The Bridge at the Edge of the World book, by James Gustave SpethJames Gustave Speth, co-founder of the Natural Resources Defense Council, a Yale University dean, and a former White House advisor, has written a great book that everyone concerned with the fate of the world must read. Speth takes all of us to task — business, government, NGOs, individuals, and the capitalist system itself — in an urgent appeal to make large scale, fundamental changes to the path we’ve taken. More than most, Speth argues that our incremental approach to change — whether it’s the corporate responsibility movement or the environmental movement — is woefully and dangerously inadequate.

While the book is deeply thoughtful, thoroughly researched, and a pleasure (albeit depressing) to read, my only complaint is that Speth stops short of detailing the best ways to take urgent action.

NPR described the book as a “monumental work of synthesis” and in an interview noted that Speth has, “marshaled formidable evidence that American-style consumer capitalism of the early twenty-first century is incompatible with maintaining quality of life for all of us. It is generating unprecedented environmental risks while failing to advance the happiness and social well-being of Americans.”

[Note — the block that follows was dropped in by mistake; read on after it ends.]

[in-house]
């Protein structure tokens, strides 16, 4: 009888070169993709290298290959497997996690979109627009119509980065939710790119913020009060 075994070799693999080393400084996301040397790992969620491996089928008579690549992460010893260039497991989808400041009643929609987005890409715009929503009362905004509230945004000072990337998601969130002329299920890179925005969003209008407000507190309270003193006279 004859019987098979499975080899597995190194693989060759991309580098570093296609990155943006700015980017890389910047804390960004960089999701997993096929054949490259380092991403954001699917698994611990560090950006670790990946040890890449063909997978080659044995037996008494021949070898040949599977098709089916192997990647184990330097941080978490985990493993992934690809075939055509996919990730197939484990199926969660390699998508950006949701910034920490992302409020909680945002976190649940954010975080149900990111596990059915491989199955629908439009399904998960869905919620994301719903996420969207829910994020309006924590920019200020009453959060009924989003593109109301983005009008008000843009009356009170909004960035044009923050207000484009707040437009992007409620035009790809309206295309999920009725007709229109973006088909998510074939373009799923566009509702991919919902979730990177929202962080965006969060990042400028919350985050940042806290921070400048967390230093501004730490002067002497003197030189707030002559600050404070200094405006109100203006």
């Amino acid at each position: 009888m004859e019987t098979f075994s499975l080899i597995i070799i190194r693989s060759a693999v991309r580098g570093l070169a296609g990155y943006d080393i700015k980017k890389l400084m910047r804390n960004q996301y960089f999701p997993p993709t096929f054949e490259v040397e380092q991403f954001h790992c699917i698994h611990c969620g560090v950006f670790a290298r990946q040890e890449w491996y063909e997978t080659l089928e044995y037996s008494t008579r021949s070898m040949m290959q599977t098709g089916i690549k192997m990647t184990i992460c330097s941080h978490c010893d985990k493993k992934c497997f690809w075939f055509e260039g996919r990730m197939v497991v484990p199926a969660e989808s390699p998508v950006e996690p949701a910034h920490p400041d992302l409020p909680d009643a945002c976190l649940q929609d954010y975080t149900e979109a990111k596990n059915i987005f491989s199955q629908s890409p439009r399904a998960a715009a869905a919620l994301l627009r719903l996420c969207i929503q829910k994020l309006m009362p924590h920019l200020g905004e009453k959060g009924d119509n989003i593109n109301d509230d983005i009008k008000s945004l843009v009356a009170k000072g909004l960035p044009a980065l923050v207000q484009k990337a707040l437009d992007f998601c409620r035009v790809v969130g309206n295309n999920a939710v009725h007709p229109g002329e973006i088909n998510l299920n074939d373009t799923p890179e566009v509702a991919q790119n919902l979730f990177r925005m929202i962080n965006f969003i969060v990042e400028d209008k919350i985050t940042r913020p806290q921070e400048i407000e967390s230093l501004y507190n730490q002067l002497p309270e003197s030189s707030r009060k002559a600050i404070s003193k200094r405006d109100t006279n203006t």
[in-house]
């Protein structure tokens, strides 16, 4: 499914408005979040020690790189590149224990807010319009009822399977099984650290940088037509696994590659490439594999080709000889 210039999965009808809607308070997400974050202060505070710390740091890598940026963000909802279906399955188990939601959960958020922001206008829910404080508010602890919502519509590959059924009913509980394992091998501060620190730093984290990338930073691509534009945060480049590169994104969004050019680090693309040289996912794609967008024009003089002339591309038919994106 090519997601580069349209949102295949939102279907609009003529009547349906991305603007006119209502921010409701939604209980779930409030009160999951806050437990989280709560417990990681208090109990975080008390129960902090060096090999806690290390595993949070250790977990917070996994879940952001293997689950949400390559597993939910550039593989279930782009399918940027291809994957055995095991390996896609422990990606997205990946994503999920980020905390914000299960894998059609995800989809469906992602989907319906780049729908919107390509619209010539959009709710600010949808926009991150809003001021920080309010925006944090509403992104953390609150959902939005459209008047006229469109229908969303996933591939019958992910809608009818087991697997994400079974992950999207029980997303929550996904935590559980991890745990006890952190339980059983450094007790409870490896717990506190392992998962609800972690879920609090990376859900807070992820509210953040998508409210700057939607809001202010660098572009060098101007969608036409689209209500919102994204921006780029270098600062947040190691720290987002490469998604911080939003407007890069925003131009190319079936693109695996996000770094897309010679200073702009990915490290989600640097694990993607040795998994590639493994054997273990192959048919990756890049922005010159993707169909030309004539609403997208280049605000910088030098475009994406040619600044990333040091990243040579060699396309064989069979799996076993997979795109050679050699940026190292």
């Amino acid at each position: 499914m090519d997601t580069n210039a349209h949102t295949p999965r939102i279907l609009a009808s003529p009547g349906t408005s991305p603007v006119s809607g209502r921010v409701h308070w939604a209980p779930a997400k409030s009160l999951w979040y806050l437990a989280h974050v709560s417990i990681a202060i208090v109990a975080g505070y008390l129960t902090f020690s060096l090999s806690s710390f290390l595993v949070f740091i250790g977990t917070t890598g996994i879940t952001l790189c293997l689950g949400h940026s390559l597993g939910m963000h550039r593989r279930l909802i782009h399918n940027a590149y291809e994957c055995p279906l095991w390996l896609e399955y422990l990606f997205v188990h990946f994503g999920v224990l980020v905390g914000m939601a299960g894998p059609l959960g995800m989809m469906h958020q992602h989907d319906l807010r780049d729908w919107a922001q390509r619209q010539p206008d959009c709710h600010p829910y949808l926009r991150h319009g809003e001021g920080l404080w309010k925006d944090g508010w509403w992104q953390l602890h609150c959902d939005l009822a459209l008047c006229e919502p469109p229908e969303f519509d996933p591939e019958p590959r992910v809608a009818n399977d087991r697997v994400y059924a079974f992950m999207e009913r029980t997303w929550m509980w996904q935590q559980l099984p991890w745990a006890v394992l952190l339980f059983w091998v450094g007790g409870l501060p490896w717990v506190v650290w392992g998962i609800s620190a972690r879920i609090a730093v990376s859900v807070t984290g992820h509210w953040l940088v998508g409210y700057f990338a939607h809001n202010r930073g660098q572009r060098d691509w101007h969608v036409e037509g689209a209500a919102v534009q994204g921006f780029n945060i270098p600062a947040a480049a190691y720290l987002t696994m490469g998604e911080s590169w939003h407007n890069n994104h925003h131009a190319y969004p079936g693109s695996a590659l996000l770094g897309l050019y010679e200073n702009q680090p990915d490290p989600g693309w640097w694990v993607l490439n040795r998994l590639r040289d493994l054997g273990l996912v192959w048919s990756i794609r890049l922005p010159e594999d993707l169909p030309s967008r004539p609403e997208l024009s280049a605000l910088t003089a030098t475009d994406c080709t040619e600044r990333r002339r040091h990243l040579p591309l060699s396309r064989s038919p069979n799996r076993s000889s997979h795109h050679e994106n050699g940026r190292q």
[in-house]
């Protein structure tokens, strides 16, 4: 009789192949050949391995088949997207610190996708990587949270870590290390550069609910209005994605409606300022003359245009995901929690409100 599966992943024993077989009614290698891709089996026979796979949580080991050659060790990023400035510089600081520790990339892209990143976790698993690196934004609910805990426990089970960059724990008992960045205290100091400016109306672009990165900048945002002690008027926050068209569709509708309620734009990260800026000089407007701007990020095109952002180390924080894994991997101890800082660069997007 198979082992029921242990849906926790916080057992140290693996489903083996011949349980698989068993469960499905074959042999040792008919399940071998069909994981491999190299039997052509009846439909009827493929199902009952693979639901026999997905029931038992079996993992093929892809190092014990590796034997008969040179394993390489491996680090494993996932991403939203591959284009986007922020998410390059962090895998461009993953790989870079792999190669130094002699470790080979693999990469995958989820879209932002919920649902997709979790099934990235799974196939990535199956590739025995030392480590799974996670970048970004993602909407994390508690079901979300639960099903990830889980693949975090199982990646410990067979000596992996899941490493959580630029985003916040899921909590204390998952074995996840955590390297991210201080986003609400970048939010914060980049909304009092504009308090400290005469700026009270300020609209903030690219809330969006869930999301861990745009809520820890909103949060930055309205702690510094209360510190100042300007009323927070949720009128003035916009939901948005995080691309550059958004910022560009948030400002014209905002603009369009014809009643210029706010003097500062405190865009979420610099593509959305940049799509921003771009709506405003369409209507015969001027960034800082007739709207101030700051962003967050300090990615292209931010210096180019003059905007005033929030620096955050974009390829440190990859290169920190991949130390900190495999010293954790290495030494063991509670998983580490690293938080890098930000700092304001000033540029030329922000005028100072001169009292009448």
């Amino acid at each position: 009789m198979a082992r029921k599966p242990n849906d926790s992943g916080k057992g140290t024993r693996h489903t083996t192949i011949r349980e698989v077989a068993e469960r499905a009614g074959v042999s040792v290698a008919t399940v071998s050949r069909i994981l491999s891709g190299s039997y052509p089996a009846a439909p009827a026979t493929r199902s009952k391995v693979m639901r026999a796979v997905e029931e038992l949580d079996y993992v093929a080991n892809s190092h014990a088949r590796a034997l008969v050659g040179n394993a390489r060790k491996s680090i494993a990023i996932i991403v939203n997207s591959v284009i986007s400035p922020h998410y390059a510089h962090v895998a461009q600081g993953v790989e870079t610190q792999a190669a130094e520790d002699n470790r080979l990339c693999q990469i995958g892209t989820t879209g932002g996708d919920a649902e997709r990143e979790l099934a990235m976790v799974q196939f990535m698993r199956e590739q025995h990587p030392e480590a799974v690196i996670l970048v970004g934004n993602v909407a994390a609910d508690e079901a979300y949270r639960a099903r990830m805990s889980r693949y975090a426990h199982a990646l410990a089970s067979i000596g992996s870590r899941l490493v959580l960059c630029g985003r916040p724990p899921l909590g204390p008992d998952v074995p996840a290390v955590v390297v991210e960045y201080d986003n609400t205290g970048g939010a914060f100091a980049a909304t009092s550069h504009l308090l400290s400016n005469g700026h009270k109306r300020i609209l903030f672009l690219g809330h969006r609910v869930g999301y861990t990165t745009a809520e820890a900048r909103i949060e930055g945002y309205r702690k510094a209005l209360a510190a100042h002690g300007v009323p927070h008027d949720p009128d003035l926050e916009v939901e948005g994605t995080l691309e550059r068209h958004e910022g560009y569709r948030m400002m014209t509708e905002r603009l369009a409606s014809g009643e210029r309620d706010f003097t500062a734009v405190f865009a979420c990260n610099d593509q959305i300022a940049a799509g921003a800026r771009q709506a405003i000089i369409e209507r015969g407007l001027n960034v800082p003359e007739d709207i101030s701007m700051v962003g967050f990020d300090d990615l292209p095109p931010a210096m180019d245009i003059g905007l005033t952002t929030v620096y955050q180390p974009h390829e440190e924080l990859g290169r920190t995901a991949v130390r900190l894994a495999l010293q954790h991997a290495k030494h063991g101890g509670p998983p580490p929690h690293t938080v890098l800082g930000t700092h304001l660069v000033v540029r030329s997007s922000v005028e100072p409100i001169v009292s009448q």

Specifically, Speth proposes (and I agree) that:

  • “We must change the very nature of corporations so they become legally accountable to society at large, not just to themselves and their shareholders.
  • “We must challenge the current obsession with GDP growth and focus on growth in the areas that truly enhance human well-being: growth in good jobs, in the availability of health care, in education, in the deployment of green technologies, in the incomes of the poor, in security against illness and disability, in infrastructure, and more.
  • “We must challenge materialism and consumerism as the source of happiness and seek new values about quality of life, social solidarity, and connectedness to nature.
  • “We must transform the market through government action so that it works for the environment, rather than against it
  • “We must transform democracy through deep political reforms that reassert popular control, encouraging locally strong, deliberative democracy and limiting corporate influence.
  • “We must forge a new environmental politics that recognizes links among environmentalism, social liberalism, human and civil rights, the fight against poverty, and other issues.”

Speth’s analysis and recommendations demand a lot from all of us. I am grateful that someone is willing to say, “We’re in deep trouble.” If we aren’t willing to do the hard work now, there will be dire consequences for us all. It is NOT going to be easy being green, let alone ensure the viability of most of the human race.

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